By Charlie Kimber
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A dangerous plan to reopen schools in France fails as many stay shut

This article is over 4 years, 1 months old
Issue 2704
A school gate remains closed in France, despite attempts to get them back open
A school gate remains closed in France, despite attempts to get them back open (Pic: Force Ouvriere)

The French government tried to reopen schools on Monday in the teeth of opposition from parents, students, teachers and scientists.

But in many areas the schools remained closed due to decisions by local politicians and teacher resistance.

Last Friday coronavirus deaths in France rose by 243 to 26,230.

The country’s scientific advisory council thinks it is “too early’” for schools to reopen. And one opinion poll showed 76 percent of people agreeing classes should not resume before September.

The parents’ federation, the FCPE, tweeted that “the state cannot provide a return to school” and added that parents who stay at home to look after their children must have their wages guaranteed.

Our children are not lab mice says the Sud Education union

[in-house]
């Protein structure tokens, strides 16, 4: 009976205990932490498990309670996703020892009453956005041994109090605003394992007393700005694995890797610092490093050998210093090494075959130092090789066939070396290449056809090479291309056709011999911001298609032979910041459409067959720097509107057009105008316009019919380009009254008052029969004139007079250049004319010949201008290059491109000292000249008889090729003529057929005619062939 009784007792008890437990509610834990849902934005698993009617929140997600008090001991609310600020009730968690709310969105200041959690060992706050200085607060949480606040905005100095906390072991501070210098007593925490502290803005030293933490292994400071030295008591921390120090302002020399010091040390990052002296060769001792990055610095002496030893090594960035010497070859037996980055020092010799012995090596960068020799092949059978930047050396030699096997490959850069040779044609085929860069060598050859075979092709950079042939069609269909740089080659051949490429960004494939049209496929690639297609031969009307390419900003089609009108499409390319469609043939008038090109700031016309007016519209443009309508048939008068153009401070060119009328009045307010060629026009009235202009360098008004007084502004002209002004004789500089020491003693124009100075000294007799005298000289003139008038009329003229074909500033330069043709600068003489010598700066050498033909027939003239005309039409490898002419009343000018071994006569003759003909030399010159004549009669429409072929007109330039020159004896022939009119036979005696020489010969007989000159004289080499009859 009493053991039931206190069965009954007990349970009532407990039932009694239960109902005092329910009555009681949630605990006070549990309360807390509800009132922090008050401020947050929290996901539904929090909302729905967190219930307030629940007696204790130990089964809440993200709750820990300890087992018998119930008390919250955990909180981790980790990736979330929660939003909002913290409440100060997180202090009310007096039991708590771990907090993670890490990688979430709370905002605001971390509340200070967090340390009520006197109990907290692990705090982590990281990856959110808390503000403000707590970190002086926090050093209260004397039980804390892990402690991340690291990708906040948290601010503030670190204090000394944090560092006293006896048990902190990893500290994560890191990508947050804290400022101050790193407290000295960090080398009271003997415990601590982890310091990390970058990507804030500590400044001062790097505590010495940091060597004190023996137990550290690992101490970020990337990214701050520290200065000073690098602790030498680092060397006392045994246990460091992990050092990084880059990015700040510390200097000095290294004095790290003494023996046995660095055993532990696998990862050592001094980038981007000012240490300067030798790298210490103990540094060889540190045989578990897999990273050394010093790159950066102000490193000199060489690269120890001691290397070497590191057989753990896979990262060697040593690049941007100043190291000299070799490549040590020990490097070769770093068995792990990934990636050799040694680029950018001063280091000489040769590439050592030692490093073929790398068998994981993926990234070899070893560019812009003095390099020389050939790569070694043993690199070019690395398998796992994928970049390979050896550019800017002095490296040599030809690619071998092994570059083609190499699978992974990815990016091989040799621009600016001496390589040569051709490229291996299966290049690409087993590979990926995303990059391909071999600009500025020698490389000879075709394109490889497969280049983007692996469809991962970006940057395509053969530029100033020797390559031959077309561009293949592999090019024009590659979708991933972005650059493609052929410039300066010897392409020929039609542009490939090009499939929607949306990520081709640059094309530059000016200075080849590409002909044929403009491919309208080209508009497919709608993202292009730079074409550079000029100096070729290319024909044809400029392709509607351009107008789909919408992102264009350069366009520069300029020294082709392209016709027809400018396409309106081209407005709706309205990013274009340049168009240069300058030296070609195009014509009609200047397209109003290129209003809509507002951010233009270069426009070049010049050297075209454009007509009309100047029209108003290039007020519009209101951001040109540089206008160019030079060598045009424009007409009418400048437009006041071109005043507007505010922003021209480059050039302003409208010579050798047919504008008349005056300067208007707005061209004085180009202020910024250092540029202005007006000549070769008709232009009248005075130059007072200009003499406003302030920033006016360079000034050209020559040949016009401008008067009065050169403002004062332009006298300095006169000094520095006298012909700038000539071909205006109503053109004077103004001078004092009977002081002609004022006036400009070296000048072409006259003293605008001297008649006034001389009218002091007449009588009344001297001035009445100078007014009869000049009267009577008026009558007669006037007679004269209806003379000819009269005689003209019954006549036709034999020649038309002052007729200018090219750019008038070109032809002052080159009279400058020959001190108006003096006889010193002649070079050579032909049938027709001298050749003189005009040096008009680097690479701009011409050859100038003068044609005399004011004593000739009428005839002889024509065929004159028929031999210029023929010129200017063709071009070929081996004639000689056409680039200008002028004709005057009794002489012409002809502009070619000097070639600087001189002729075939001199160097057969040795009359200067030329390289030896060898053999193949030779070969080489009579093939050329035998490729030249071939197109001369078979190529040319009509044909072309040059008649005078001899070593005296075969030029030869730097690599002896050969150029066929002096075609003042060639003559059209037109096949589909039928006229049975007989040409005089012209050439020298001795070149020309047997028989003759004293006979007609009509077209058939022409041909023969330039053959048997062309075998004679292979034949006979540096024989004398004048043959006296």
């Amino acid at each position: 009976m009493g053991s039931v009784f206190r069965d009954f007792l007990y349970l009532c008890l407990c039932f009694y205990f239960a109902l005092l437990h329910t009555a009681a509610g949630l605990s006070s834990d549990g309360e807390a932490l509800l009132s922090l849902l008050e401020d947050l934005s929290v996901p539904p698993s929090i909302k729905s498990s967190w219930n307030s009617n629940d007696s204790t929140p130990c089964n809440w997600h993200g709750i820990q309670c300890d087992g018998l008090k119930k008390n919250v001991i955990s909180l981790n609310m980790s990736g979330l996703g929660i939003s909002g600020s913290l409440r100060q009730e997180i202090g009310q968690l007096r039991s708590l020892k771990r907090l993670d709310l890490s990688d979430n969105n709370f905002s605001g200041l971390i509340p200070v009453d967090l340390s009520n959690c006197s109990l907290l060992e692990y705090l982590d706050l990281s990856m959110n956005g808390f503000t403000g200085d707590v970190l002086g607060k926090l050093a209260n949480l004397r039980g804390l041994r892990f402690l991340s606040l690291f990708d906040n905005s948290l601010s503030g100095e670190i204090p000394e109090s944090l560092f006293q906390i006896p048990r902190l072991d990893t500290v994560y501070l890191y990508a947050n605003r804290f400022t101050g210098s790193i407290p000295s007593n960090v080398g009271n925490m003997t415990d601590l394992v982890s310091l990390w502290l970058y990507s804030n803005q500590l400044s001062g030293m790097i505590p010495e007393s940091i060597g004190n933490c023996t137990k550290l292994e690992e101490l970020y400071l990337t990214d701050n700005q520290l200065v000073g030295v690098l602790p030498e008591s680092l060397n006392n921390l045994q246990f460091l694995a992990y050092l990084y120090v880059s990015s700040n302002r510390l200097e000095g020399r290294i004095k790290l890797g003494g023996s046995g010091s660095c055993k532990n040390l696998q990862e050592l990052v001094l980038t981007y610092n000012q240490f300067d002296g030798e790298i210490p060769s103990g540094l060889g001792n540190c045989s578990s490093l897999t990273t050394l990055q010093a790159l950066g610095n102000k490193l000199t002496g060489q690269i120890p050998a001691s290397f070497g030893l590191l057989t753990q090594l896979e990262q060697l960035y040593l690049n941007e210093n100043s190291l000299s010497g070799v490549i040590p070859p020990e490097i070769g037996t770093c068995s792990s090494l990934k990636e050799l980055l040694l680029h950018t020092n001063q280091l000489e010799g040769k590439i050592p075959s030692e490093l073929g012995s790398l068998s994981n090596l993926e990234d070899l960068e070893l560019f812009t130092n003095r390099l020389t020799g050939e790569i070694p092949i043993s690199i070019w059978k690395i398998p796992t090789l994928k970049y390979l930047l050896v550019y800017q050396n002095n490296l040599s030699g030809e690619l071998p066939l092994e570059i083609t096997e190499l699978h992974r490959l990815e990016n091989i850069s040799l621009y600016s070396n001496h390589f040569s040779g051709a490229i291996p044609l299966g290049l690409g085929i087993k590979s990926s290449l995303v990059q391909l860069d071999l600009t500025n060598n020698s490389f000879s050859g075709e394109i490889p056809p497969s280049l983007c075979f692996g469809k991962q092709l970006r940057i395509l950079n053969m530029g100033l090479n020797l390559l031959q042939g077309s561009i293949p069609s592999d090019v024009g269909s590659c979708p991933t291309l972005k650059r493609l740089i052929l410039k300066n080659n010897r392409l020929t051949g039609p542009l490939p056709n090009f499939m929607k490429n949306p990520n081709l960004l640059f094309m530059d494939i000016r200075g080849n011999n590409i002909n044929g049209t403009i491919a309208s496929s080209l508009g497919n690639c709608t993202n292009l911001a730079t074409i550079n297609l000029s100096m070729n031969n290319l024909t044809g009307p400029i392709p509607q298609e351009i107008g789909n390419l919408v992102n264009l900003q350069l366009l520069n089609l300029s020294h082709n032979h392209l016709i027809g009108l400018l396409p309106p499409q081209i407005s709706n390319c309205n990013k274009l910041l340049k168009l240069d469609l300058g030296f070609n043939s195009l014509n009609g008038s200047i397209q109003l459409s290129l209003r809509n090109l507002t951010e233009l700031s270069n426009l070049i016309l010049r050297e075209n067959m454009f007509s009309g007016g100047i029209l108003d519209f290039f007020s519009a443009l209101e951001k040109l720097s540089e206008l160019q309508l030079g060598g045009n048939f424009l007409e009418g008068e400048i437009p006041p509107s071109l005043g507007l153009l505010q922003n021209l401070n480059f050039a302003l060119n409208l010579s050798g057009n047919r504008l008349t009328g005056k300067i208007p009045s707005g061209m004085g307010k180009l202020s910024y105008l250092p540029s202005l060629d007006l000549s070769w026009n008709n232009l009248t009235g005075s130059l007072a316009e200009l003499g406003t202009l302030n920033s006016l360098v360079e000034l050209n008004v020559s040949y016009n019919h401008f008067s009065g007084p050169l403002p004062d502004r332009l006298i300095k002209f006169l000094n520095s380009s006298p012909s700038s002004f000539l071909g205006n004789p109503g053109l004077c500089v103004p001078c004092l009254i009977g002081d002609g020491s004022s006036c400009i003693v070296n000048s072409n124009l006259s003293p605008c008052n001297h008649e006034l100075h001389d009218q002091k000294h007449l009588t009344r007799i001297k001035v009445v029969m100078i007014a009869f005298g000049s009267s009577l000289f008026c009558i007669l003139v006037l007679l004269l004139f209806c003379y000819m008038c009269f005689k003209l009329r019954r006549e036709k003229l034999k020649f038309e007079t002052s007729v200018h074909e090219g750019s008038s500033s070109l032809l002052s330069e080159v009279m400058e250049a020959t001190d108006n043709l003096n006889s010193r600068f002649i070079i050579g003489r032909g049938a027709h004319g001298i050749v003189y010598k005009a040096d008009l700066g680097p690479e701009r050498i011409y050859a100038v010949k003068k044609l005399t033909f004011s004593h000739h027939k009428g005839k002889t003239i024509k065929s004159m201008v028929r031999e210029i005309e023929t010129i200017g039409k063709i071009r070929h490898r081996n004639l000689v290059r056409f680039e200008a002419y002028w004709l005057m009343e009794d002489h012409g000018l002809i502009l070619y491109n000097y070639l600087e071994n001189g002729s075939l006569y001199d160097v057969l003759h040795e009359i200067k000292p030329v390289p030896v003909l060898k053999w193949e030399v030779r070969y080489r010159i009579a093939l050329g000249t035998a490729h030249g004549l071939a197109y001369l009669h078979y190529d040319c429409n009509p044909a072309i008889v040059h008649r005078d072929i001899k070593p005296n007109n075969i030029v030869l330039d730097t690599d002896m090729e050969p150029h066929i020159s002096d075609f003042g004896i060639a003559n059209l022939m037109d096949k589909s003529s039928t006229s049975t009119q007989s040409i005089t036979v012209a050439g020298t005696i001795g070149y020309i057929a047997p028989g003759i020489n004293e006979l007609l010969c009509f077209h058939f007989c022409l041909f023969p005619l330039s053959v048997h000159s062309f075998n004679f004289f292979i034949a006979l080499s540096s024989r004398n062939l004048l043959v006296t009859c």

‘Our children are not lab mice’ says the Sud Education union (Pic: Sud Education)

The attempt to reopen schools was part of a wider back to work push to restart profits.

Prime minister Edouard Philippe said, “The flagships of our industry are under threat.

“Small business, medium-sized businesses and start-ups are on the verge of suffocation. Everything that contributes to France’s influence—tourism, art, gastronomy—is at a standstill.”

But in many areas no schools reopened. Some said they would not go back until the autumn, others in June at the earliest. Local mayors had discretion to keep their schools shut.


Three teachers’ unions also called for school workers to have the right to withdraw from work on health grounds and to strike if this was denied. This meant schools that tried to open couldn’t do so.

Agatha, a teacher from Marseille, told Socialist Worker, “Every trade unionist in the school was ready to strike, but in the end the ­management gave up trying to get us back.

“In another school I know they tried to reopen but only one tenth of the staff turned up and they abandoned it. Most children who were meant to come had not arrived either. It is impossible to carry out social distancing for young children. And if you could impose it then it would be abusive to their natural lives.

“I do not think we should risk the lives of children and parents and teachers for the bosses.”

Back to school government ­guidance in France for nursery school teachers includes, “In sports activities keep children five metres away from each other if walking, and ten metres if running.

“Put away all collectively used toys” and “give one colour of felt tip to each child so that pens are not exchanged”. This is for children from three years old.

The Renault Sandouville factory also stayed closed after a victory in court for the CGT union.

Such examples show the potential to oppose the French ­government and bosses.



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